Winter Sun

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I could not put down Winter Sun even though my eyes were filled with tears throughout every chapter. Never maudlin, Phil Rice’s journey as he cares for his fiancé, whom he marries before she dies, is boundlessly tender and excruciatingly humble. His emotional epiphanies as he confronts the reality of the situation and the inevitable issues of religious beliefs are sheer poetry. Winter Sun is a must-read for anyone who is dealing with hospice care—or any of life’s profound interruptions.

Stephanie Ericsson, author of Companion Through the Darkness: Inner Dialogues on Grief

front1(5.5 x 8.5, 164 pages; pub. April 9, 2016)

Winter Sun: A Memoir of Love and Hospice is a personal narrative of a terminal illness interrupting a middle-aged couple’s romantic plans to marry and live out their years together.


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Canopic Publishing
389 Lincoln Ave
Woodstock, IL 60098

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From the author’s preface:
“She entered the world as Janice Mason; she came into my life as Janice Greene; she left us as Janice Rice. Her life’s story is beyond the scope of my talents. What I hope to preserve with this writing is some small measure of the loving light in which she moved.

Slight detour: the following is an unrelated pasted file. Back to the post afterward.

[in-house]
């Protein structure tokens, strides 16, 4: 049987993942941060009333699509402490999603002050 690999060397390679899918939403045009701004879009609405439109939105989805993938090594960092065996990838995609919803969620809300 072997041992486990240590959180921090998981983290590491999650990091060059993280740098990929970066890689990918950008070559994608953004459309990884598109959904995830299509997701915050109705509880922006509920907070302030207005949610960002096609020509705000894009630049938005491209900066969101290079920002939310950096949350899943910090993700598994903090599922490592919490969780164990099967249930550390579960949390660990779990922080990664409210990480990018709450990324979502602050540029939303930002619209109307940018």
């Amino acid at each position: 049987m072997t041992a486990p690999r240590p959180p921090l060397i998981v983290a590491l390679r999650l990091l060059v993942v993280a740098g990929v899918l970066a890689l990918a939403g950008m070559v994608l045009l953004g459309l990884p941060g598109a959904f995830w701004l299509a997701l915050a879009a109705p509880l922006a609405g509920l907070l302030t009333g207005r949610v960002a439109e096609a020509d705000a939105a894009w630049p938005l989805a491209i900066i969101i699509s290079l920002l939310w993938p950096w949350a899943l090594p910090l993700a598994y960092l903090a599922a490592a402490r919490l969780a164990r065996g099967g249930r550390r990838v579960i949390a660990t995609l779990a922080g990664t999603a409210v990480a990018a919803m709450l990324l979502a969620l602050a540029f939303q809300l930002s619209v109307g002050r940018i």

There is sadness in the story, but it is a memoir of love. As a memoir it is not overly concerned with medical facts or historical data; rather, it is a telling of my personal experience and perceptions as Janice, my companion and fiancée, is diagnosed and treated for stage four Glioblastoma Multiforme (GMD), more commonly known as a brain tumor. Some of the writing is journalistic in the form of email updates to friends and family as the disease progressed. The bulk of the text was composed during and after a period of healing. All of it is from the heart.

And, too, this is a memoir of hospice. Although I am tempted to use a euphemism for death in my reference to hospice, I will instead say that hospice is about life. Because of hospice, Janice was able to symbolically clasp my hand and take me with her as she slipped beyond the physical surface. She took me with her to the source, and then she gently let go.”

Read the full preface here.



heinz5Phil and Janice at Pittsburgh’s Frick
Art & Historical Center, August 2010

Phil Rice is a native Tennessean whose career as a writer, editor, and teacher has also included extended residencies in Florida and Pennsylvania. His writing has appeared in a variety of magazines, journals, and books. He and P.A. Merrill founded Canopic Jar: An Arts Journal in 1986, a venture for which he continues to serve as editor. Currently he shares a home with the poet Virginia Smith Rice in Woodstock, Illinois.


The painting used in the cover design and for the web banner is “Winter Sunset” by Jim Gray. Mr. Gray’s work was special to Janice and Phil and several prints were hanging in their home during the time discussed in the memoir. A signed print of “Winter Sunset,” originally given to Joann Rice by friend Chris Gray in 1986, was hanging on the wall at the head of Janice’s bed during her time of hospice. We are all deeply grateful for the art of Jim Gray. (